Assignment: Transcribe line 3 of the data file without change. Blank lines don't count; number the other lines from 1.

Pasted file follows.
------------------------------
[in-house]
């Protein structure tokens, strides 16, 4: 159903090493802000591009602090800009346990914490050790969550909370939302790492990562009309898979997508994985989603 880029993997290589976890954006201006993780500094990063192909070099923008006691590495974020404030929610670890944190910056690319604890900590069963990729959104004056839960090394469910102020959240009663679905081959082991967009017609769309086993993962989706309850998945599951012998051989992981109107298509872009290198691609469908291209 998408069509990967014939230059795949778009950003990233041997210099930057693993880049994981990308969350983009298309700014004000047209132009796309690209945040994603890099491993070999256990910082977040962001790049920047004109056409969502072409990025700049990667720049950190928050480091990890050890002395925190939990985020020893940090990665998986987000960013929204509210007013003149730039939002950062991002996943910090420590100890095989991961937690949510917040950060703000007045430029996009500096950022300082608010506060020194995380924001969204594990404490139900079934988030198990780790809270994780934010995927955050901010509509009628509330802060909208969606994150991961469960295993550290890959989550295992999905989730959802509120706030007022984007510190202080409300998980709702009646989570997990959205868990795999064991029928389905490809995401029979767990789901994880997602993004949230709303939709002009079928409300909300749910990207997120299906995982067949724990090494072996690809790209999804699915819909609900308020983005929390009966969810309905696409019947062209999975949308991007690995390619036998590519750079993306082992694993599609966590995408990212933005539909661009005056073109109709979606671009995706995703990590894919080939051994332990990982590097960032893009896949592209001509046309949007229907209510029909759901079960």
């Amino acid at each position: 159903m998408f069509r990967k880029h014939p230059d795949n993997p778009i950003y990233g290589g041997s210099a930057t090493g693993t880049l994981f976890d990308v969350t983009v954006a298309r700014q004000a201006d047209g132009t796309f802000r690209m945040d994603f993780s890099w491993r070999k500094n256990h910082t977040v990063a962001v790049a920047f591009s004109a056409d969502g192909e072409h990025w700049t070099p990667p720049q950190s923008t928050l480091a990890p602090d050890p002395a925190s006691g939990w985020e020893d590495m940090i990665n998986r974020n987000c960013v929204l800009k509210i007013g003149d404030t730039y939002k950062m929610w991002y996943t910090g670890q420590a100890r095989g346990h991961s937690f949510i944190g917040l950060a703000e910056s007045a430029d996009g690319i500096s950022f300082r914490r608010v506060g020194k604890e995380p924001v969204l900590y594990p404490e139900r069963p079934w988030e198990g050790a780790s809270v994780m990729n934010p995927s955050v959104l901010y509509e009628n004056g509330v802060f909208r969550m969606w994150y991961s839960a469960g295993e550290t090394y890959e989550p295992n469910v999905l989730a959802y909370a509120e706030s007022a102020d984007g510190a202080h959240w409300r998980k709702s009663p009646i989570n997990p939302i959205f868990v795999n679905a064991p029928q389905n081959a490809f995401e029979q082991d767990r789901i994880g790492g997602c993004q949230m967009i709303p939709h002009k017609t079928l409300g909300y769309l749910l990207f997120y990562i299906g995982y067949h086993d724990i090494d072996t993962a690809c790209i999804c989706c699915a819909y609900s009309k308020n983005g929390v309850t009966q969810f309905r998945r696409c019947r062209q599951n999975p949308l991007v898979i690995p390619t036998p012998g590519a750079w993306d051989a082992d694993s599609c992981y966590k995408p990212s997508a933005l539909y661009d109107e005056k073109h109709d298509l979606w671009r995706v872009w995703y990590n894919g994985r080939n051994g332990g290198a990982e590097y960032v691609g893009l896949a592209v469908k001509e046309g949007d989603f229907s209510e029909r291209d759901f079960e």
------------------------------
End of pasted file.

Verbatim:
């Amino acid at each position: 159903m998408f069509r990967k880029h014939p230059d795949n993997p778009i950003y990233g290589g041997s210099a930057t090493g693993t880049l994981f976890d990308v969350t983009v954006a298309r700014q004000a201006d047209g132009t796309f802000r690209m945040d994603f993780s890099w491993r070999k500094n256990h910082t977040v990063a962001v790049a920047f591009s004109a056409d969502g192909e072409h990025w700049t070099p990667p720049q950190s923008t928050l480091a990890p602090d050890p002395a925190s006691g939990w985020e020893d590495m940090i990665n998986r974020n987000c960013v929204l800009k509210i007013g003149d404030t730039y939002k950062m929610w991002y996943t910090g670890q420590a100890r095989g346990h991961s937690f949510i944190g917040l950060a703000e910056s007045a430029d996009g690319i500096s950022f300082r914490r608010v506060g020194k604890e995380p924001v969204l900590y594990p404490e139900r069963p079934w988030e198990g050790a780790s809270v994780m990729n934010p995927s955050v959104l901010y509509e009628n004056g509330v802060f909208r969550m969606w994150y991961s839960a469960g295993e550290t090394y890959e989550p295992n469910v999905l989730a959802y909370a509120e706030s007022a102020d984007g510190a202080h959240w409300r998980k709702s009663p009646i989570n997990p939302i959205f868990v795999n679905a064991p029928q389905n081959a490809f995401e029979q082991d767990r789901i994880g790492g997602c993004q949230m967009i709303p939709h002009k017609t079928l409300g909300y769309l749910l990207f997120y990562i299906g995982y067949h086993d724990i090494d072996t993962a690809c790209i999804c989706c699915a819909y609900s009309k308020n983005g929390v309850t009966q969810f309905r998945r696409c019947r062209q599951n999975p949308l991007v898979i690995p390619t036998p012998g590519a750079w993306d051989a082992d694993s599609c992981y966590k995408p990212s997508a933005l539909y661009d109107e005056k073109h109709d298509l979606w671009r995706v872009w995703y990590n894919g994985r080939n051994g332990g290198a990982e590097y960032v691609g893009l896949a592209v469908k001509e046309g949007d989603f229907s209510e029909r291209d759901f079960e």